Rev. F. C. Bauman and the Messrs. So numerous and diversified are the Corts of western Pennsylvania, who are fertile valleys and picturesque moud- the pioneers of the Reformed Church tains of our beautiful country, that it is in Jova. They have succeeded in esalmost impossible to tell where the Su- tablishing a community of exenplary preme Architect bas made the master citizens, whose influence for good is felt stroke of His creation. We may ascend for miles around. Verily, this is a dethe rugged cliff's of the snow-capped sirable place to live. Its rich valleys, Sierras to feast our eyes upon the fine springs and rivulets of sparkling, cool panoramas of the Pacific slope, or pen- water; its shaded hills and productive etrate their dark mines, deep capons, fields; its fine farm mansions and beauand dense forests; glide over the crys- tiful fruit and flower gardens—all are tal lakes of the north, or roam through calculated to make it as valuable as it the orange groves and cotton fields of is attractive. Several of our former the south; yet nowhere do we find a class-mates of Blairstown Academy respot without interest to the traveler. side here. How pleasant, after a la pse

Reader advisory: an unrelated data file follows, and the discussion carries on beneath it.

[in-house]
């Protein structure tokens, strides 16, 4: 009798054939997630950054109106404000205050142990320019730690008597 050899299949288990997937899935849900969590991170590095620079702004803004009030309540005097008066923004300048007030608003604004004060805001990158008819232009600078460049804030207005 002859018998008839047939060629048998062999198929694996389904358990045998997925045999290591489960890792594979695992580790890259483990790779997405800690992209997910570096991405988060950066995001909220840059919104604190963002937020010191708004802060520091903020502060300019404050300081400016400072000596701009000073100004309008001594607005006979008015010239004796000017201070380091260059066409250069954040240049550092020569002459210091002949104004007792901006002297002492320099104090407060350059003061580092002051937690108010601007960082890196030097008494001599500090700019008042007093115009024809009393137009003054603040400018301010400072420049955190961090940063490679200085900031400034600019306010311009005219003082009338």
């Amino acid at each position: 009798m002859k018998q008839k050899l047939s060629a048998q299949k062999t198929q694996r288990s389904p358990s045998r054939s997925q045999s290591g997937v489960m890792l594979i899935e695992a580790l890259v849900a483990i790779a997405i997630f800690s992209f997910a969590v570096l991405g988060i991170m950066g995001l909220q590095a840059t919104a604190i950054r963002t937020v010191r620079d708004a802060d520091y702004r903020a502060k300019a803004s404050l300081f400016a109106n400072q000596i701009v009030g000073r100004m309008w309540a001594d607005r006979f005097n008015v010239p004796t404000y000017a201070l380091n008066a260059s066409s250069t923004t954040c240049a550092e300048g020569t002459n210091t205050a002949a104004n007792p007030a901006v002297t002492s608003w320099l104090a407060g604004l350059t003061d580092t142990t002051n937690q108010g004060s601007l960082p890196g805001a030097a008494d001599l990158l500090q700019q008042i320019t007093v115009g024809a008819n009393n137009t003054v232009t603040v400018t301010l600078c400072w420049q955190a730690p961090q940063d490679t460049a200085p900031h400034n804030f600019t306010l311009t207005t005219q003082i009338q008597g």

The readers of THE GUARDIAN will of seven eventful years, to meet these please accompany us on a 7-weeks' trip friends again! A few hours of social up the Mississippi Valley. It is a chat-living our school-days over again sultry morning in the middle of July. -and we are off. Our oil-cloth-covered spring wagon is We re-cros-ed the Mississippi at Dusupplied with a stove, cooking utensils, buque, and in a few hours' drive camped bedding, provisions, and all the neces- in southwest Wisconsin, among the sary equipage needed by a quartet of " badgers.” They are a clever, hospifirst-class tourists. Gath pulls on the table people, and we know no valid realines, and our spirited bays dash away son why they should be dubbed badleaving Central Illinois in the rear. gers.” Over fifty miles we pass through We passed over the finest fertile prai. The rich galena fields of Graut county. ries in the State, and on the eveniog of The ores of these mines yield nearly 95 the fourth day we camped on a bluff per cent. pure lead, and are smelted in overlooking the three cities of Rock 13- furnaces near by. The soil is very ferland, Moline and Davenport, with the tile and abundantly watered with the broad Mississippi rolling between them. finest spriogs in the west. The morrow was Sunday. We attend. After dining near Viruqua, we visited matin at St. Joseph's cathedral. ed Mount Henderson and Monumental These three cities. with a combined Mountain. The former is a clumsy, population of 48,000, possess many in- cone-shaped mass of rock and earth, ieresting attractions. Their manufac- whose base is ornamented with a thrifty turing establishments are immense. crop of the well-known whortleberry of